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US volunteers' infighting in Ukraine undermining the war effort: Report
Washington: The infighting between the US volunteers who went to Ukraine to fight Russia's full-scale invasion in February 2022, when President Volodymyr Zelensky called for help, is undermining the war effort.
Justin Scheck, an international investigative reporter, and Thomas Gibbons-Neff, the Ukraine correspondent, in an article in The New York Times (NYT) said that after a year of combat, many of these homespun groups of volunteers are fighting with themselves and undermining the war effort. Some have wasted money or stolen valour. Others have cloaked themselves in charity while also trying to profit off the war, records show.
They rushed to Ukraine by the thousands and promised to bring military experience, money or supplies to the battleground of a righteous war. Hometown newspapers hailed their commitment, and donors backed them with millions of dollars, reported NYT.
One retired Marine lieutenant colonel from Virginia is the focus of a US federal investigation into the potentially illegal export of military technology. A former Army soldier arrived in Ukraine only to turn traitor and defect to Russia, said Scheck and Gibbons-Neff.
A Connecticut man who lied about his military service has posted live updates from the battlefield -- including his exact location -- and boasted about his easy access to American weapons. A former construction worker is hatching a plan to use fake passports to smuggle in fighters from Pakistan and Iran, NYT said.
And in one of the more curious entanglements, one of the largest volunteer groups is embroiled in a power struggle involving an Ohio man who falsely claimed to have been both a US Marine and a LongHorn Steakhouse assistant manager, reported NYT.
Such characters have a place in Ukraine's defence because of the United States' arms-length role: The Biden administration sends weapons and money but not professional troops.
That means people who would not be allowed anywhere near the battlefield in a US-led war are active on the Ukrainian front -- often with unchecked access to weapons and military equipment, said Scheck and Gibbons-Neff.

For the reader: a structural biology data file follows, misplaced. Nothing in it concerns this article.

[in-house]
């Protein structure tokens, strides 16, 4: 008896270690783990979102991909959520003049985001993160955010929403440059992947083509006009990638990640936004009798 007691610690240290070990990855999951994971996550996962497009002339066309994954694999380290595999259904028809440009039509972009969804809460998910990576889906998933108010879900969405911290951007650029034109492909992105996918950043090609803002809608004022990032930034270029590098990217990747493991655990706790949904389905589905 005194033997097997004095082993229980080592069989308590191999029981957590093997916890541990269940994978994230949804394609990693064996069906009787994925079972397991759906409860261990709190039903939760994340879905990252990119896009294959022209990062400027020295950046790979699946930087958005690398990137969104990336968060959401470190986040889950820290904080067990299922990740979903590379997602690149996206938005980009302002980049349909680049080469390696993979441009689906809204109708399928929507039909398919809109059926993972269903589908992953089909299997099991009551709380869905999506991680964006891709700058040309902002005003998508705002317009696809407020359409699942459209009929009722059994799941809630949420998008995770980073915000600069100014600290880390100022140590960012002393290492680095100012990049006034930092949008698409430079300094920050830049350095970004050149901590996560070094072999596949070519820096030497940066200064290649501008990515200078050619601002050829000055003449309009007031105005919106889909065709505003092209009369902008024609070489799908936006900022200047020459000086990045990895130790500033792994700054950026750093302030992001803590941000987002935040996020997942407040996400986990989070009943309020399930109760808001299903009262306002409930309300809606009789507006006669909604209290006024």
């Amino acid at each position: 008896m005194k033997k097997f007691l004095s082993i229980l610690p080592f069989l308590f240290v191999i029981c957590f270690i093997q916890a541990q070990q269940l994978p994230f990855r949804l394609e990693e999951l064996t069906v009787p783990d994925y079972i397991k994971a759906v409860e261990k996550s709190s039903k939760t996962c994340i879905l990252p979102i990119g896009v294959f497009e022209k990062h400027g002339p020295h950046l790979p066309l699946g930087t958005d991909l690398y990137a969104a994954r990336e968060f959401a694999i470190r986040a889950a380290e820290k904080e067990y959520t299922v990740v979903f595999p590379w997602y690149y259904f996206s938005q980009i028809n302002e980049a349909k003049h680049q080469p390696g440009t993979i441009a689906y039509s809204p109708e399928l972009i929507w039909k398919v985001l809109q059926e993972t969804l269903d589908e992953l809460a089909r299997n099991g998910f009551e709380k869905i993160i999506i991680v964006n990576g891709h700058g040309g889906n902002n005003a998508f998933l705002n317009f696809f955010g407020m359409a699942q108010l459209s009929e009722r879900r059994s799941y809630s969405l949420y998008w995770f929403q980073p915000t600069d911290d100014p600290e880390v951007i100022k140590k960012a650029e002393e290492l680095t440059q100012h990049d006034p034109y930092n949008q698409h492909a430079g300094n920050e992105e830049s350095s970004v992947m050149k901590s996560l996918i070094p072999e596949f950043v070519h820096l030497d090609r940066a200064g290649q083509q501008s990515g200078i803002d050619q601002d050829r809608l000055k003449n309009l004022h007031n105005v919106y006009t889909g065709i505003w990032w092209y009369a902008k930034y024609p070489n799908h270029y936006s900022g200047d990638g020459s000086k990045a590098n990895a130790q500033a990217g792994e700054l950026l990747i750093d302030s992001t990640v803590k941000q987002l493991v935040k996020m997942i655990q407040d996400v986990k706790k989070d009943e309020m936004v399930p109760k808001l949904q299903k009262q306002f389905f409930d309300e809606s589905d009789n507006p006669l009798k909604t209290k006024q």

The New York Times reviewed more than 100 pages of documents from inside volunteer groups and interviewed more than 30 volunteers, fighters, fund-raisers, donors and American and Ukrainian officials. Some spoke on the condition of anonymity to discuss sensitive information.
The interviews and research reveal a series of deceptions, mistakes and squabbles that have hindered the volunteer drive that began after Russia's full-scale invasion in February 2022.
Thousands answered Zelensky's call. Some joined military groups like the International Legion, which Ukraine formed for foreign fighters. Others took roles in support or fund-raising.
With Kyiv, Ukraine's capital, under attack, there was little time for vetting arrivals. So people with problematic pasts, including checkered or fabricated military records, became entrenched in the Legion and a constellation of other volunteer groups, said Scheck and Gibbons-Neff.
While ideology likely is one motivation for these soldiers, incentives such as high salaries, bonuses and opportunities for promotion and medals -- as well as pressure from families -- are also believed to play a major role.
An estimated 1,000 to 3,000 such foreign fighters are believed to be active, with most serving in three battalions of the International Legion, according to analysts and academics monitoring them, who stressed that the numbers were rough approximations.
The Ukrainian military did not reply to requests for details about the volunteers, or estimates of their numbers. They also did not address specific issues but did say that it was on guard because Russian agents regularly tried to infiltrate volunteer groups, reported NYT.
Ukrainian officials initially boasted of 20,000 potential Legion volunteers, but far fewer actually enlisted. Currently, there are around 1,500 members in the organization, say people with knowledge of the Legion.
Internal documents show that the Legion is struggling. Recruitment has stagnated. The Washington-based Counter Extremism Project wrote in March that the Legion and affiliated groups "continue to feature individuals widely seen as unfit to perform their duties."
Meanwhile, US volunteers are involved in a messy, distracting power struggle. Moreover, as per Pentagon many of them had no military experience.
Examples of wasted money in the hands of well-intentioned people are common. Mriya Aid, a group led by an active-duty Canadian lieutenant colonel, spent about USD 100,000 from donors on high-tech US-style night-vision devices. They ended up being less-effective Chinese models, internal documents show, reported NYT.
Earlier this year, the Mozart Group, which two former Marines established to help Ukraine, disbanded after one sued the other, alleging theft and harassment. (ANI)